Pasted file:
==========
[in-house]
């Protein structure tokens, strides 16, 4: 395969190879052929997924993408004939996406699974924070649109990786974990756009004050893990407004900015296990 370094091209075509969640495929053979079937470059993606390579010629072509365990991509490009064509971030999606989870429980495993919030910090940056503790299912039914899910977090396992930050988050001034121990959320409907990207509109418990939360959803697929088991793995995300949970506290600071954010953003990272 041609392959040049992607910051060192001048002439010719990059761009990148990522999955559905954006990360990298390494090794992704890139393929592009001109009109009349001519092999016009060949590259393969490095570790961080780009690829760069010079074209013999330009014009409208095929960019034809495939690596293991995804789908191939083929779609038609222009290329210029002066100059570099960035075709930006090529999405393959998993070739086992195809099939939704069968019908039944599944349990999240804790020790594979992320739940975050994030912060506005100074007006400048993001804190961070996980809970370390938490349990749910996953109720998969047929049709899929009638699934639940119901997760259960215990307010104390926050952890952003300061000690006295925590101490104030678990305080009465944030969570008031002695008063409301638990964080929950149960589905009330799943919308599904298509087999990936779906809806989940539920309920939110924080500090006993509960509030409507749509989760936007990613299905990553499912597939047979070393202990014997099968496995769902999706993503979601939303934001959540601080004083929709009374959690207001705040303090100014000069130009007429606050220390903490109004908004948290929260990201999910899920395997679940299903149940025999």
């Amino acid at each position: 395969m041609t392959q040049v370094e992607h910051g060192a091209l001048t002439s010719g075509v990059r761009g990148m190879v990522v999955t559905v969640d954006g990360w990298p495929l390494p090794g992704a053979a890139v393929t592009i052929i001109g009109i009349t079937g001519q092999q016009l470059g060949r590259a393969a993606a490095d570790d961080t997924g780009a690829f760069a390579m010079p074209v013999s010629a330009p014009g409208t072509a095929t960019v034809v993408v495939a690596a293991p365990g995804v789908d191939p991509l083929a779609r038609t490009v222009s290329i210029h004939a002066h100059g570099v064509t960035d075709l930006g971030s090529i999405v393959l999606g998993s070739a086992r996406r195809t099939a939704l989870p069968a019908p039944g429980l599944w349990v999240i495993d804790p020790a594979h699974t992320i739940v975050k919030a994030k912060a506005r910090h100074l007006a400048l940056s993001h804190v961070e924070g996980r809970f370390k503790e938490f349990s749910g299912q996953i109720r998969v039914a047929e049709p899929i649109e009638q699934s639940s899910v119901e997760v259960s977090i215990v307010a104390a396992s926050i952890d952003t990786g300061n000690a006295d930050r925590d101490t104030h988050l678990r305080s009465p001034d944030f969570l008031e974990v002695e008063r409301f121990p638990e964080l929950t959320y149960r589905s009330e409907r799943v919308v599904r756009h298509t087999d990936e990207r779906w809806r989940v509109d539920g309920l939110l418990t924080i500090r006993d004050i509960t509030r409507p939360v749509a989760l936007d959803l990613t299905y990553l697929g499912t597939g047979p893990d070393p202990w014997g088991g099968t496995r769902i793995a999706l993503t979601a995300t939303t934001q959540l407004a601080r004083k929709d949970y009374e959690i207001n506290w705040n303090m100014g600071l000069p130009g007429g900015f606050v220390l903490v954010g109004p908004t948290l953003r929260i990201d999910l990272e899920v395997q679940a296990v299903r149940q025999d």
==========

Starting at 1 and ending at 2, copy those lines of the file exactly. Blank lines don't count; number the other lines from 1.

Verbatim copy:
[in-house]
């Protein structure tokens, strides 16, 4: 395969190879052929997924993408004939996406699974924070649109990786974990756009004050893990407004900015296990 370094091209075509969640495929053979079937470059993606390579010629072509365990991509490009064509971030999606989870429980495993919030910090940056503790299912039914899910977090396992930050988050001034121990959320409907990207509109418990939360959803697929088991793995995300949970506290600071954010953003990272 041609392959040049992607910051060192001048002439010719990059761009990148990522999955559905954006990360990298390494090794992704890139393929592009001109009109009349001519092999016009060949590259393969490095570790961080780009690829760069010079074209013999330009014009409208095929960019034809495939690596293991995804789908191939083929779609038609222009290329210029002066100059570099960035075709930006090529999405393959998993070739086992195809099939939704069968019908039944599944349990999240804790020790594979992320739940975050994030912060506005100074007006400048993001804190961070996980809970370390938490349990749910996953109720998969047929049709899929009638699934639940119901997760259960215990307010104390926050952890952003300061000690006295925590101490104030678990305080009465944030969570008031002695008063409301638990964080929950149960589905009330799943919308599904298509087999990936779906809806989940539920309920939110924080500090006993509960509030409507749509989760936007990613299905990553499912597939047979070393202990014997099968496995769902999706993503979601939303934001959540601080004083929709009374959690207001705040303090100014000069130009007429606050220390903490109004908004948290929260990201999910899920395997679940299903149940025999």